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Taylor Swift tells streaming ‘You Belong with Me,’ and it’s all about timing

Aaron Schrank Jun 9, 2017
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Taylor Swift performs during her "1989" world tour in Melbourne, Australia.
Graham Denholm/Getty Images

As of today, Taylor Swift’s music catalog is back on Spotify and the other major streaming services. Swift pulled her music from Spotify in 2014, saying the company didn’t pay artists fairly. But, to borrow some lyrics from a now-streamable Taylor Swift track: “Everything has changed.”

What’s changed exactly? Well, Spotify has given the pop star some of what she wants. In April, the company inked a licensing deal with Swift’s distributor, Universal Music Group, which allow artists like Swift to do something known as “windowing” on new releases.

“Where you say to fans, ‘OK, if you’re a free user of this service, you have to wait two weeks,’” said Catherine Moore, who teaches music technology at the University of Toronto. “’But if you’re a premium, and we want you to be a premium subscriber, you’ll get it right away.’”

Windowing is good for labels and artists because they earn way more money from paid users than from unpaid ones. Swift has other incentives for getting back in the streaming game. It’s now clear to her and other artists that streaming isn’t going anywhere.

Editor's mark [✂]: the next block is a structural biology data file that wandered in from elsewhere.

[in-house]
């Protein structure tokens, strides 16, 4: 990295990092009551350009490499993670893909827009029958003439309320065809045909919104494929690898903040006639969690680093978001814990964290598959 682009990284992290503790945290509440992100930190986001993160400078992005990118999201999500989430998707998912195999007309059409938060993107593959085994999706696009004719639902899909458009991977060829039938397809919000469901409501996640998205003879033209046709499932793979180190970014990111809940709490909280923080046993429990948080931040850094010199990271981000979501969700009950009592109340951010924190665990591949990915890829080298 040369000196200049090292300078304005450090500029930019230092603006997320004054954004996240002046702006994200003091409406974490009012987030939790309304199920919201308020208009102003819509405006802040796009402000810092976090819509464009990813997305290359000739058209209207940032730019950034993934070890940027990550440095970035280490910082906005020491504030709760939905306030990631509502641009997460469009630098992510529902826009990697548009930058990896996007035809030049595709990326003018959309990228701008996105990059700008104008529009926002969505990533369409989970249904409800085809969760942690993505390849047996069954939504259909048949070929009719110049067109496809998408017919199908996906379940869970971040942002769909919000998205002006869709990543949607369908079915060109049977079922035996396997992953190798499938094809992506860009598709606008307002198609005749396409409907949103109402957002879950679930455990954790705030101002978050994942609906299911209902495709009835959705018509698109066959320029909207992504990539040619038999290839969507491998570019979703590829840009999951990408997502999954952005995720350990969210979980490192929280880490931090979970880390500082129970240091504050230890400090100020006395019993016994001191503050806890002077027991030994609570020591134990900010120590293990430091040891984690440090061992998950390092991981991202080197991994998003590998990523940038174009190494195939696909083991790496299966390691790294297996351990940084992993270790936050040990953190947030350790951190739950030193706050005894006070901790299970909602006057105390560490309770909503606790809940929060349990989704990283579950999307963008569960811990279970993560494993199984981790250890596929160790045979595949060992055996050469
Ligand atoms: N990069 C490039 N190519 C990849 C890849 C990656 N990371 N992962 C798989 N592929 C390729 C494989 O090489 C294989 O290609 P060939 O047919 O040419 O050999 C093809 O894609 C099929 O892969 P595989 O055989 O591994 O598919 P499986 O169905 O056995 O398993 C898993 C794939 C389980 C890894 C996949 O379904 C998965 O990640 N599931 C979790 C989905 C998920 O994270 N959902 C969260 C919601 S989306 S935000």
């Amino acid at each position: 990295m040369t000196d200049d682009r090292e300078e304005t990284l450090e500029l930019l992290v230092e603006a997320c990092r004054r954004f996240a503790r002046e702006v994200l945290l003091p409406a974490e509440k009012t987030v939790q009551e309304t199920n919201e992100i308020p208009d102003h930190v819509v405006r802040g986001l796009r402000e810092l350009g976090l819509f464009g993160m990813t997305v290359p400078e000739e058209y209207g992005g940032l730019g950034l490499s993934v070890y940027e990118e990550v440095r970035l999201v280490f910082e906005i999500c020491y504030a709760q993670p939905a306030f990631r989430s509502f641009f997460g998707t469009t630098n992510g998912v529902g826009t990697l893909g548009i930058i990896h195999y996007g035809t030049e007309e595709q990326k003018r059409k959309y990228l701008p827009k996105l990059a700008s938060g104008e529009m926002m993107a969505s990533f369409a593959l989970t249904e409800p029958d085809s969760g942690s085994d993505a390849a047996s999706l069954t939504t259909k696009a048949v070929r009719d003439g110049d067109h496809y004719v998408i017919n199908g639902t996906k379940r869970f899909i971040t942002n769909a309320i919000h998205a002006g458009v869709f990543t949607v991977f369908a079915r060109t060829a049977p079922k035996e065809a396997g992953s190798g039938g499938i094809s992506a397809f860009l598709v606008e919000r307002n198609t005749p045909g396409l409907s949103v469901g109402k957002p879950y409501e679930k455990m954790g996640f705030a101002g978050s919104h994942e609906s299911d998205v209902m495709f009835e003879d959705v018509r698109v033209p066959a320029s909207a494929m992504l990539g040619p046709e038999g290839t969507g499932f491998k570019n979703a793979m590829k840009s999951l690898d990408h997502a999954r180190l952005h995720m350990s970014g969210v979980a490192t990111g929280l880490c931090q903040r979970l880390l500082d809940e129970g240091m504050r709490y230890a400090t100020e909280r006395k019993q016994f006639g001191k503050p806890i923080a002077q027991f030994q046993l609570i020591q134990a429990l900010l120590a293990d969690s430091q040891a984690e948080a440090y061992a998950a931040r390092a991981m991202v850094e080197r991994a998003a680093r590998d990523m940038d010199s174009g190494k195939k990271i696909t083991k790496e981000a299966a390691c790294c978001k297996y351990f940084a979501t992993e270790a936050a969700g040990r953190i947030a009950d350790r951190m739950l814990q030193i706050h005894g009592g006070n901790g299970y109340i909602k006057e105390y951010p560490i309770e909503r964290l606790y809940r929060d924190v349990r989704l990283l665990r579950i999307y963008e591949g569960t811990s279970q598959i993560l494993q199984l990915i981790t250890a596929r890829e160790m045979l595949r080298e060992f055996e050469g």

“If you want people to listen to you, you need to be where the people are,” said Larry Miller, who directs the music business program at NYU.

When Swift’s album “1989” came out, Spotify had 10 million users. Now 50 million people use the service and “more than half of the revenues collected by the recorded music industry come from the streaming services,” Miller said. 

Streaming has become a powerful marketing tool. Artists like Kanye West, Beyonce and Rihanna all released exclusive streams of their latest albums before the physical CD or vinyl. And Chance the Rapper managed to win a Grammy this year without putting out any kind of physical album.

Despite its leading position in the streaming field, Spotify is expected to be making more concessions to the big record labels in the near future. There’s a particular reason for that, said Karen Allen, a digital entertainment consultant.

“They’re going up for an IPO,” Allen said. “They have to play ball, basically.”

There may be another reason behind the timing of Taylor’s announcement. Katy Perry, with whom she’s rumored to have long-standing beef, has a new album out today. Coincidence? 

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